Why did Slashdot do it again? No idea. I'm guessing they thought it might be worth a try again, perhaps thinking it was Katz, not this kind of commentary, people disliked.

As an aside, when I used to blog more actively, people (nobody working for Slashdot I might add) asked me if I should offer to write similar pieces for Slashdot et al. Leaving aside my appalling writing skills, this is why...

Comment Re:If you have physical access... (Score 1) 78 78

It doesn't really mean that, though that helps. It means that at some point you must have had a way to inject your software onto it. That might mean physical access to the computer. Or it might mean physical access to the operating system image before it was loaded onto the computer. Or it might mean physical access to the bespoke software image before it was loaded onto the computer.

One scenario, for example. You work for a company that produces software to control lottery random number machines. You insert, suitably obfuscated, code working on this principle into the software before release. The code is audited, but as all eyes are on modules relating to the retrieval and display of the random number, your code is largely ignored and just assumed to be poorly written, not evil, per-se.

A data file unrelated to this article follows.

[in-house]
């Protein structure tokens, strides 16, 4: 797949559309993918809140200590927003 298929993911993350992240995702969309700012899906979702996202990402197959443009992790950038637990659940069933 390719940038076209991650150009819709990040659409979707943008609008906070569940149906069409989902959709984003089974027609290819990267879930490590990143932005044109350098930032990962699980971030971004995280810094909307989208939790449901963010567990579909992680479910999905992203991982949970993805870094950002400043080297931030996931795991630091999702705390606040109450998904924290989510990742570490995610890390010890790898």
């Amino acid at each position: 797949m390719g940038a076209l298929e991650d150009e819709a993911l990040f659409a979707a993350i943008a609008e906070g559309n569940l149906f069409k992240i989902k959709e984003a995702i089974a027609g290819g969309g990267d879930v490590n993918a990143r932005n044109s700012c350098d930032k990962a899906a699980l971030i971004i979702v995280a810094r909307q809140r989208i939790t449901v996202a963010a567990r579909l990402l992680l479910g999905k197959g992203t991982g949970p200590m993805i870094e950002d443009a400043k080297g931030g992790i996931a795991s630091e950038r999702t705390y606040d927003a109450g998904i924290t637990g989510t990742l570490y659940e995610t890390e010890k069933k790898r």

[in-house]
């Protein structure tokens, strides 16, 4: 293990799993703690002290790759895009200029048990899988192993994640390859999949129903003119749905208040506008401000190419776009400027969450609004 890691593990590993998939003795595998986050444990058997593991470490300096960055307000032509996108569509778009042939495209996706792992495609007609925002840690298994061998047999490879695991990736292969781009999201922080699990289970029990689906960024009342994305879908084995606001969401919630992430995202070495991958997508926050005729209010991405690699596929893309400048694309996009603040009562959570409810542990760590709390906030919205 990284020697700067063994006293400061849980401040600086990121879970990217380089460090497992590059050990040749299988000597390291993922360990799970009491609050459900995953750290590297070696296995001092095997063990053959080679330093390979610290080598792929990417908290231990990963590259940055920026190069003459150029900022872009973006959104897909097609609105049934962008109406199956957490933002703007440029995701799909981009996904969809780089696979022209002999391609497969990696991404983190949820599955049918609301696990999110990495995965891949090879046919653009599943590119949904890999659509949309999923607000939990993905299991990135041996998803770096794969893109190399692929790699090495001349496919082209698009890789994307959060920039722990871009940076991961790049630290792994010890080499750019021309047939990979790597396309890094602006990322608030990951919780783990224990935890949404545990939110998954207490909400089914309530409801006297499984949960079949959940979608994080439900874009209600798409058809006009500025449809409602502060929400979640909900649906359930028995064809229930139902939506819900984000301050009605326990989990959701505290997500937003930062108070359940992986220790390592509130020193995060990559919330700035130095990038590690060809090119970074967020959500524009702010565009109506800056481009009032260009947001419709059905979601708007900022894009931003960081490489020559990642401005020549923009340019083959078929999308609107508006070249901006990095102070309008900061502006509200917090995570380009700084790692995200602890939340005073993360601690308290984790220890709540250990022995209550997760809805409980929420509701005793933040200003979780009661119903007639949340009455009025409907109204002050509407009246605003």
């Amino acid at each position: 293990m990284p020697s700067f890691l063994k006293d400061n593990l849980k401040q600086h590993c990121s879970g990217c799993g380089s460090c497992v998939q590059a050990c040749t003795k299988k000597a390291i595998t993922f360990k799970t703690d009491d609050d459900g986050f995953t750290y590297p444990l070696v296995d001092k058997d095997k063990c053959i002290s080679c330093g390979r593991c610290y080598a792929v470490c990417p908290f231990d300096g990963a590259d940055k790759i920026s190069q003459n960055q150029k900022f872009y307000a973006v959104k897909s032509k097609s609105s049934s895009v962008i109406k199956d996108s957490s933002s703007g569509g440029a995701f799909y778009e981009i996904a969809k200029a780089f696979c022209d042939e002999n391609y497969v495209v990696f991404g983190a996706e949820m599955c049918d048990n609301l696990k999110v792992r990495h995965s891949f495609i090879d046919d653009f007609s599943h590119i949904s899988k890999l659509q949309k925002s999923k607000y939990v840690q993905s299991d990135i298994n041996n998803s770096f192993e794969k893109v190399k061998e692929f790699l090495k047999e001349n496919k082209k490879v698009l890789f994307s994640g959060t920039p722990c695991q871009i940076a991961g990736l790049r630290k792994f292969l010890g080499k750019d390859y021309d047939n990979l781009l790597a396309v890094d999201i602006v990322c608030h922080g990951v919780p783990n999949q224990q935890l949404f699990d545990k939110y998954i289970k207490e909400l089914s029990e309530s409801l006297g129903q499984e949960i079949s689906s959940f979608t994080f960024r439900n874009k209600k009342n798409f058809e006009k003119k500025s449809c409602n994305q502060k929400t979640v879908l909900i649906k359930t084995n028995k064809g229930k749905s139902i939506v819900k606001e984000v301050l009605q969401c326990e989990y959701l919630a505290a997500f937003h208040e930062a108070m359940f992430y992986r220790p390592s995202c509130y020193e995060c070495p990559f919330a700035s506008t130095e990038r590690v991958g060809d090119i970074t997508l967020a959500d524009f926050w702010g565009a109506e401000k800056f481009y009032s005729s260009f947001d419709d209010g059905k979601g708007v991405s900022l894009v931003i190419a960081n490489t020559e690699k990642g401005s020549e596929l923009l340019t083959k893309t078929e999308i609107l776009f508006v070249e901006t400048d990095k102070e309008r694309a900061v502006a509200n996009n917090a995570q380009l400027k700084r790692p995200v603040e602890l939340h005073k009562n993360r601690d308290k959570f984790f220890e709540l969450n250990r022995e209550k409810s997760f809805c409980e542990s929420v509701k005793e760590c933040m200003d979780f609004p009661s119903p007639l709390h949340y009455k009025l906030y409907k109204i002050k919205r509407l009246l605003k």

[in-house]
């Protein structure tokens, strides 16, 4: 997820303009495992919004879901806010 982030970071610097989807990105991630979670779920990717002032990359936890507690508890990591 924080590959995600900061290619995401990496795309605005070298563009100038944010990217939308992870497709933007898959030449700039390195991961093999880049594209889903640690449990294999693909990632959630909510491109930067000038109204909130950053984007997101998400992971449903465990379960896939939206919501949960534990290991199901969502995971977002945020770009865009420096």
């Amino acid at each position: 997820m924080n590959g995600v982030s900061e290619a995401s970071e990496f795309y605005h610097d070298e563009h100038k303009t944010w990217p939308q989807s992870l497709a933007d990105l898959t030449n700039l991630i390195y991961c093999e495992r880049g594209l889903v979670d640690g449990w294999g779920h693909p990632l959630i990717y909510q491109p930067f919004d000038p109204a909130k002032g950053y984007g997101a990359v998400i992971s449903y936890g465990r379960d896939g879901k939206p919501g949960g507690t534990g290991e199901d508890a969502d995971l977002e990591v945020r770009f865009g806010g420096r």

Your accomplice then gets a job as a janitor at SuperMegaBall HQ, one of your clients. They're able to use a cellphone to extract the secure login credentials, which you then crack, and said accomplice is then able to gain full access to the computer with the credentials and upload a software update that'll give you the numbers you want.

This is so foolproof I could work as the scriptwriter for "Scorpion". *kills myself*

Comment Re:How soon until x86 is dropped? (Score 1) 146 146

I'm not sure I've heard anyone suggest ARM is superior. It happens to be fulfilling a good niche as an architecture that provides decent performance per watt. But you're not seeing anyone wanting to use it in areas where power isn't a concern.

I suspect ARM will eventually be the architecture that's supplanted, not ix86 or ix86-64. Intel's getting good at producing low power ix86 family CPUs - I have one in my tablet, and the mobile space isn't really wedded to any architecture, but the desktop space is.

Comment Re:Update Clashes (Score 1) 315 315